Humans by nature are the most capable of love among any other species known in this world. It might be hard to believe that, considering the amount of hate going on around the world right now, but it is true. Human beings nurture and take care of their off-springs like no other, participate in social activities and gatherings, build and break new relationships continuously, and hopelessly fall in love over and over again. Love is the purest of emotions felt by us, and at the end of the day everything a person is fighting for. Can’t the love between two machines be pure? I want to think so. I mean Rachel and Deckard’s love was so pure, it created a miracle – baby given birth by a replicant.
Blade Runner 2049 takes this idea a little further, by adding the character of Joi to the mix. Joi is an artificial being too, but she has no body. She’s like a more advanced, Holographic  version Alex or Siri, a digital assistant that can be a little more than assistant. I’ll be honest, Ryan Gosling’s relationship with Joi in the beginning seemed to be like a real red flag for me. And Villeneuve is such a smart filmmaker, that every time K and Joi share a romantic moment, he cuts back to a scene of Joi being advertised as a sex object, and it fills your brain with doubt and questions. But then it develops into one of the sweetest relationships in cinema history, and the fact that they are not humans or one of them doesn’t have a body never crossed my mind.


The Replicants more often than not, are portrayed as objects of sexual fantasy in the Blade Runner films, they either shown as prostitutes or sold off as slaves. Joi is practically marketed like a virtual girlfriend that will do anything you want, like a rpg game. But still, K and Joi overcome all the prejudices of thier society.
The scene where Joi invites a hooker, as host so she can get physically intimate with K, is without a doubt one of the best sex scenes ever put on film, a scene that is by the way very reminiscent of a similar scene from the movie Her. The way the three broken individuals come together to complete what each one them lack, is such a beautiful moment to witness. They are truly whole in this moment, maybe not in the way we understand it, but the feeling cannot be denied.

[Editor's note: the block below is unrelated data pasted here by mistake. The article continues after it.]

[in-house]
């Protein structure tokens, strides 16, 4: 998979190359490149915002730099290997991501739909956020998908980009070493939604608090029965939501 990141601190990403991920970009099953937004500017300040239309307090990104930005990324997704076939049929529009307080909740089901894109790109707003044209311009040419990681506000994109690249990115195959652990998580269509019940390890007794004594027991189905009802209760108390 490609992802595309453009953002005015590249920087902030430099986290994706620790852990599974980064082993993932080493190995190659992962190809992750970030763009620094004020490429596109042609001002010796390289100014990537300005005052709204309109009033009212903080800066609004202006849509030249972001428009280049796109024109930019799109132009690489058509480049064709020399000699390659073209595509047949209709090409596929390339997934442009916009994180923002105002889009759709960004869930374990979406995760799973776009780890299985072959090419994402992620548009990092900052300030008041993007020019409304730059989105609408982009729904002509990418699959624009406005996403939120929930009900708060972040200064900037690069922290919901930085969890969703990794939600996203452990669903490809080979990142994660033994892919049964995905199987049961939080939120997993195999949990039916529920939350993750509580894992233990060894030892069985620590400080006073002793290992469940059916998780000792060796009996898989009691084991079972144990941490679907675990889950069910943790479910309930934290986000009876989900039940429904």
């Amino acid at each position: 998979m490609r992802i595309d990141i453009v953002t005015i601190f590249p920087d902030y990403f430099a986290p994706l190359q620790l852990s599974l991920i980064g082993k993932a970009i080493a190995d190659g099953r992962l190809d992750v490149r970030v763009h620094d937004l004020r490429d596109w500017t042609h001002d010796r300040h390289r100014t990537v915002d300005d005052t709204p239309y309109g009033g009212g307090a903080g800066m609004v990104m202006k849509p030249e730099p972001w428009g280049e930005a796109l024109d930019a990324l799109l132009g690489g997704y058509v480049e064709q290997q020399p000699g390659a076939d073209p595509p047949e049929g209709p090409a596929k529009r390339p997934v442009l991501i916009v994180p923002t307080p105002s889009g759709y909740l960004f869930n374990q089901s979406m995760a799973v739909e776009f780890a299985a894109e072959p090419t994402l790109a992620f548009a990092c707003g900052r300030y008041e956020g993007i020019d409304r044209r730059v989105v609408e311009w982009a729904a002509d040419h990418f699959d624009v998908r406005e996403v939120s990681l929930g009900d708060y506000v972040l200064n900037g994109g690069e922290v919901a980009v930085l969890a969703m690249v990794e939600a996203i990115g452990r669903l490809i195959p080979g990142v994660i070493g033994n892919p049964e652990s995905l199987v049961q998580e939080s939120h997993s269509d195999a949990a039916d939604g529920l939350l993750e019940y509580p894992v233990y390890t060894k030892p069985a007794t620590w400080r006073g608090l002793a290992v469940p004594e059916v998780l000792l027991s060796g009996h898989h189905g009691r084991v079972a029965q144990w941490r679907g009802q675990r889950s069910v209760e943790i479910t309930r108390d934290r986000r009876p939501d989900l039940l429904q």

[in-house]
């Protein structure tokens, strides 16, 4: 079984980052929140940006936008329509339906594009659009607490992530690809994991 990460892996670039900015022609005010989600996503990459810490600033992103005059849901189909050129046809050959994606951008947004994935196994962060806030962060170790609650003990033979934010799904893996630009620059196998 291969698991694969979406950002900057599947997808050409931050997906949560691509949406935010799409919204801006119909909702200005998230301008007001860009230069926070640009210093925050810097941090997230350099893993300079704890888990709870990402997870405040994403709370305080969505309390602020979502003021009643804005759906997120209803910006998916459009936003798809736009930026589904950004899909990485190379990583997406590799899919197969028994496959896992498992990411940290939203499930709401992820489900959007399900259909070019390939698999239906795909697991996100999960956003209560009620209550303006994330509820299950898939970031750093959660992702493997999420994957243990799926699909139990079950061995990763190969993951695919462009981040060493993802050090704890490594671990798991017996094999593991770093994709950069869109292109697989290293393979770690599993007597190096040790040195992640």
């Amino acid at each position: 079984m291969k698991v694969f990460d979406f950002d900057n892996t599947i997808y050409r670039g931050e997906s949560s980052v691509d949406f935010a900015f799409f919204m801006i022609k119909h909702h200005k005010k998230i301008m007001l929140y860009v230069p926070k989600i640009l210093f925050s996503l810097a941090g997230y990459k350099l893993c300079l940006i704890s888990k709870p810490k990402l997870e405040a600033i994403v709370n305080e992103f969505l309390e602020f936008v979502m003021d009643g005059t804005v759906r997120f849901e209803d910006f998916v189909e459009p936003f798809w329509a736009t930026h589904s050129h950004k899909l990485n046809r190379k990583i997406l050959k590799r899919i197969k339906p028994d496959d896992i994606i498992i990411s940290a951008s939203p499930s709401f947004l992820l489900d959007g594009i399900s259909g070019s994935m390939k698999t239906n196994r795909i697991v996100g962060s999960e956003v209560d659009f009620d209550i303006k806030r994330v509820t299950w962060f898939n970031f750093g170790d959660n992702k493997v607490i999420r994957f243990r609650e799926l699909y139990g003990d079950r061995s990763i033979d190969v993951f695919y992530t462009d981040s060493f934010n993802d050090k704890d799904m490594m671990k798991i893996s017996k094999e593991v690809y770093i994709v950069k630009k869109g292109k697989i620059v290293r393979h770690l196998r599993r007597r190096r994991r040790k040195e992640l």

Sex and reproduction are an undeniable part of the human life, or life of any living organism for that matter. Our entire biology is designed a certain way to facilitate reproduction in an attempt to keep our species alive. It is our way of immortality, if you think of it, passing on the knowledge of our ancestors through our DNA to the progeny. And maybe that is life, passing on, from generation to generation. And that’s why the replicants think the biggest way for them to prove their equality to the humans is finding the child of Deckard and Rachel – a child born out of love, a miracle.


For Aristotle, writing in the 4th century B.C., being human meant having a telos — an appropriate end or goal.
It is startling that such philosophical ideas were discussed centuries ago, I guess it just goes to show that man is a naturally curious creature, always questioning it’s purpose or place in this world. It is interesting how many actual living and breathing creatures roam around us, without ever actually finding their purpose in life, will they be considered human? I wonder.

K doesn’t have any purpose at the beginning of the film, he’s a puppet to the humans. He just quietly does his work and spends his days aimlessly until he finds himself engrossed in the mystery of Deckard’s child. He believes it is him and assumes his purpose in life. That’s why when he learns that he is not Deckard’s son, all his hopes come falling down. He feels lost in the world all of sudden, like he doesn’t know who he really is. He walks around the streets of LA aimlessly again, as be stands face to face with an hologram of Joi. He’s reminded of her death, and all he has lost to get to this postion. He suddenly finds a new purpose in life,  purpose that he is aware will mostly likely get him him killed, but he chooses has telos, an appropriate end. K might not be born naturally, he might not be a human, but at the end he evolves into something more.

Blade Runner 2049 is masterpiece of the cyberpunk genre, from Deakins’ gorgeous cinematography, to Vileneuve’s sharp driecting and Hans Zimmer’s moody music, it is sensory and visual overload, that can only be felt to be to be believed. It is a film that is not afraid to to take it’s time and meditate on it’s characters and aesthetics, and in the process exploring big questions about existence and life.

At the end does it even matter if something is human, or what it means to be one, as long as we are alive and living happily? There was a time when women weren’t considered human, who knows maybe one day machines will be more human than us. Soon, all of this will be gone and lost forever, only our memories of all that is happening right now will remain. So, sit back, relax and enjoy it all in bliss, while it lasts.

Understanding Life with Art